Posts Tagged ‘Displays’


Weber Days Book Display–Read Like It’s 1897

by Heidi Lauritzen on May 6th, 2018

A fun piece of Iowa City history lives in our Library’s archives:  the accession books that show the book purchases that the Library made in its early years. The Iowa City Public Library opened on January 21, 1897, and the first 1,050 entries in the first accession book were recorded on January 14, 15, and 16, 1897.  The best part is, we still circulate some of those original titles.

A book display on the first floor gathers together a sampling of the more than one hundred titles that you can still find at ICPL.  Many of the titles are what we call “classic fiction”, and you can probably guess some of the authors represented:  Jane Austen, Charlotte Bronte, Emily Bronte, Charles Dickens, Thomas Hardy, Henry James, Jonathan Swift, William Thackeray, Jules Verne, and William Shakespeare.

There’s a sprinkling of children’s fiction as well: Black Beauty by Anna Sewell, The Jungle Book by Rudyard Kipling, Little Women and Little Men by Louisa May Alcott, and  Alice’s Adventures in Wonderland by Lewis Carroll to name just a few.

A few entries in the accession book particularly caught my eye: Looking Backward, 2000-1887 by Edward Bellamy (first published in 1888—when the year 2000 must have seemed impossibly far away, and is now in our past); and Confessions of an English Opium-Eater by Thomas De Quincey (still a timely issue, alas). In the publishing norms of the time, the author entry in our accession book for Cranford is written as “Mrs. Gaskell”.  Our catalog today does give the author her full name, Elizabeth Cleghorn Gaskell.

With poetry, we do not have an exact match in title in many cases, but we still provide collections from authors represented in the Library’s opening day collection. Elizabeth Barrett Browning, John Keats, Henry Longfellow, Alexander Pope, Alfred Tennyson, and William Wordsworth continue to be found at ICPL.

Kick off our month of Weber Days activities by reading a classic book that’s been in circulation in Iowa City for 120 years! And for a full listing of Weber Days events at the Library, look here.

Welcome, Cities of Literature!

by Stacey McKim on March 30th, 2018

Representatives from the global Cities of Literature will be in town next week for their annual meeting.  While only one event is open to the public (a panel discussion about the cities’ innovative programs on Thursday, April 5 from 5:15-6:00 at Hancher Auditorium), we’re pretty excited about the chance to think about these twenty-eight cities with rich literary cultures.

Check out a book written by someone from another City of Literature off our display.  We have books by writers from most of the cities, including Durban (South Africa), Reykjavik (Iceland), Krakow (Poland), Lviv (Ukraine), and many more.

While you’re at it, learn a little bit about why each city qualified from the nearby map.  For instance, did you know that Cole’s Book Arcade in Melbourne was reputed to be the largest bookshop in the world at the turn of the twentieth century with two million books, and attracted the attention of visitors like Mark Twain?  How about the fact that Norwich was home to the first female to write and publish a book in the English language?  Or that a Krakow bookstore has been continuously in operation at the same address since 1610?

The Edinburgh City of Literature website has excellent information about each city, if you want to learn more.

Party Like ‘Tis 999

by Heidi Lauritzen on January 5th, 2018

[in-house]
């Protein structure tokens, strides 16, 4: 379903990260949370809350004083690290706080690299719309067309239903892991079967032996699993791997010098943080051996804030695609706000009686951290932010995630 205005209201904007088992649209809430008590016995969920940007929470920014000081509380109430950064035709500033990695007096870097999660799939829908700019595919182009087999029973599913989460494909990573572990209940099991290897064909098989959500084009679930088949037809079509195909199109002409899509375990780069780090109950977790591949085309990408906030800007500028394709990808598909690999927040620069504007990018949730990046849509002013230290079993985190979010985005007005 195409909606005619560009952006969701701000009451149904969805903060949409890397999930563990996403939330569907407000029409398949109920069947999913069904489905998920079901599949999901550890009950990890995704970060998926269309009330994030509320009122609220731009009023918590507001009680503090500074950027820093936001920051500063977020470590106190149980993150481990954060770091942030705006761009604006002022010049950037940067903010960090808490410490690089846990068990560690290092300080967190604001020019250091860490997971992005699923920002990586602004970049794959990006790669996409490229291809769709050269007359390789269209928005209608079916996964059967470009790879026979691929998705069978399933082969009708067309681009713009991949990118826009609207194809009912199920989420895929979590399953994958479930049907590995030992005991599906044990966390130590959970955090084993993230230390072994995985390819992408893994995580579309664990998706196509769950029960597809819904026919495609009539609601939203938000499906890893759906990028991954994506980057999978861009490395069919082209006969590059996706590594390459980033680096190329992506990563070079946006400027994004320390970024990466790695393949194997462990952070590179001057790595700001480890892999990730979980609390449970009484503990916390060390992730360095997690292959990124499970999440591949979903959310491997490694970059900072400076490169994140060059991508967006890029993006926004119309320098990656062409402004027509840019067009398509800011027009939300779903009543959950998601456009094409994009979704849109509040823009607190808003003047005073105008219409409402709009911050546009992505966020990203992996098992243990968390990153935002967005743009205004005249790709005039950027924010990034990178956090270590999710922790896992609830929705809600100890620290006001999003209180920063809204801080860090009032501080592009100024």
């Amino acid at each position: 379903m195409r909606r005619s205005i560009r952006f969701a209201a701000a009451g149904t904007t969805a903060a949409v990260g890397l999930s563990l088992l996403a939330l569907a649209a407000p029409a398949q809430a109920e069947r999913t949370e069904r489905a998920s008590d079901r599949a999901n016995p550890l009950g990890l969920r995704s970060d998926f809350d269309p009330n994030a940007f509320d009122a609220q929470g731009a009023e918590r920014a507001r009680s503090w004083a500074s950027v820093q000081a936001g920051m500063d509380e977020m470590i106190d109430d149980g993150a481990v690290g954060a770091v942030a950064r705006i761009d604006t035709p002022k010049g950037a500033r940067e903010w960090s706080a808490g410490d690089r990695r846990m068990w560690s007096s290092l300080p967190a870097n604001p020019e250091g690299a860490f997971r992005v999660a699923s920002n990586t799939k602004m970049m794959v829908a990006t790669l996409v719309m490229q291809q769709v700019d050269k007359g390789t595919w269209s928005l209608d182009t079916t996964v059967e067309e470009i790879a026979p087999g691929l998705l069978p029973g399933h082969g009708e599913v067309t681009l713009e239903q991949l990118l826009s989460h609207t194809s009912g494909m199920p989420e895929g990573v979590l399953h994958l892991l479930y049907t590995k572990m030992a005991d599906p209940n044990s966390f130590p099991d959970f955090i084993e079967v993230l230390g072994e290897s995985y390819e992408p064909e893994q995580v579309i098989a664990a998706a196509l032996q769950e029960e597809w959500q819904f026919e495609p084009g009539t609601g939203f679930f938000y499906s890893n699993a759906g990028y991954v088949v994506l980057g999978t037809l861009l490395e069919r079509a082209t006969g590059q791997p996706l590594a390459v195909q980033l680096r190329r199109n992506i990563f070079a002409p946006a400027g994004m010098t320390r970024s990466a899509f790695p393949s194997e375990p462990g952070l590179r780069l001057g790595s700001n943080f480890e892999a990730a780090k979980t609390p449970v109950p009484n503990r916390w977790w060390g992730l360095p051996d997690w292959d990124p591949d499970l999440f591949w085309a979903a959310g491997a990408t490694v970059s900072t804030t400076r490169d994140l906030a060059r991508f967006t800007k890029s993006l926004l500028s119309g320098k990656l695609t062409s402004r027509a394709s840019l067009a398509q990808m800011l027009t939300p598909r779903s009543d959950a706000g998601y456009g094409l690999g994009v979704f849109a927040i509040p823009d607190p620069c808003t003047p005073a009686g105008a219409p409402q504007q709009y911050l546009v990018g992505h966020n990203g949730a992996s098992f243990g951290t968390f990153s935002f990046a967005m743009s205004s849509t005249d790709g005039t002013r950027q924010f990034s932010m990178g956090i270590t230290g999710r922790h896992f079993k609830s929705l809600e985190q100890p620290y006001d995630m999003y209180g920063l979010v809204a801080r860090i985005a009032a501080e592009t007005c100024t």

There’s a great display on the second floor, next to the Information Desk.  Maeve has gathered books and DVDs on the Middle Ages from our nonfiction collection, and placed them under a showcase of objects reflecting medieval times.

The “Middle Ages” and the “Medieval Period” often are used interchangeably, and cover roughly the 5th to 15th centuries.  Among other things in the showcase, look for the silver coronet, a dagger, and a pewter spoon.

Walk down almost any aisle in the nonfiction collection, and you can find something of medieval interest:  religion, fashion, art, literature, travel, history, and biography are all represented in the display.  Some of the materials that caught my eye are: The Medieval World:  An Illustrated Atlas, full of colorful illustrations and arranged chronologically; Medieval Dress & Fashion by Margaret Scott and published by the British Library; Life in the Medieval Cloister by Julie Kerr; the DVD Medieval Siege (“catapult yourself into the chaos of medieval battle”); and The Bayeux Tapestry: the Complete Tapestry in Color

All the materials on the display kiosk are available for checkout.  Time travel back a millennium or so, and find out how to party like ’tis 999.

Recovering the Classics exhibit ends

by Stacey McKim on December 6th, 2016

Our exhibit of redesigned book covers has come to a close, and we hope you enjoyed it!

If you contributed one of the beautiful and thoughtful original designs, you may now retrieve your piece from the Help Desk.  Thank you for participating!

The centerpiece of the exhibit was this year’s Art Purchase Prize winner.  This beautiful redesign of The Oregon Trail by Francis Parkman was made by local artist Doran Pearson and is almost ready for 8-week checkouts.  See if it’s available or place a hold.

And finally, if you were inspired to make your own design too late, you can always submit a book cover to the online Recovering the Classics project.recovering1

Signed, Sealed, Published: Epistolary Novels

by Meredith Hines-Dochterman on July 13th, 2016

pop up displayReceiving a letter in the mail was a big deal when I was a child. It didn’t happen often, so the days I’d come home from school and find an envelope with my name sitting on the kitchen table were treasured. I’d rip it open and start reading before taking off my coat, devouring the words the sender shared with me.

I think it’s my love for mail that launched my love of epistolary novels – books written as a series of documents, such as letters and journal entries. There’s something real about these stories because the reader instantly becomes part of the character’s personal life. Then again, there’s also a thrill that comes from reading another person’s journal – even if they are fictional.

You can check out some of my favorite epistolary novels on the new pop-up display on the Library’s first floor, located near the Help Desk. Choices include everything from young adult fiction, such as The Perks of Being a Wallflower by Stephen Chboksky, to fiction titles, including Attachments: A Novel by Rainbow Rowell.

Read the rest of this entry »

Eye candy on the 2nd floor

by Stacey McKim on March 30th, 2016

3ddesign_2

Have you seen the current display on the second floor of the library?  The amazing variety of lamps, vases, trays, interior design plans, and other items of functional design were made by tank2Professor Monica Correia and her 3D design students at the University of Iowa.  Everything is breathtaking, but the 3D printed tank that stores rubber bands is funny, too.  If one of the items inspires the maker in you, a selection of design books are on display nearby.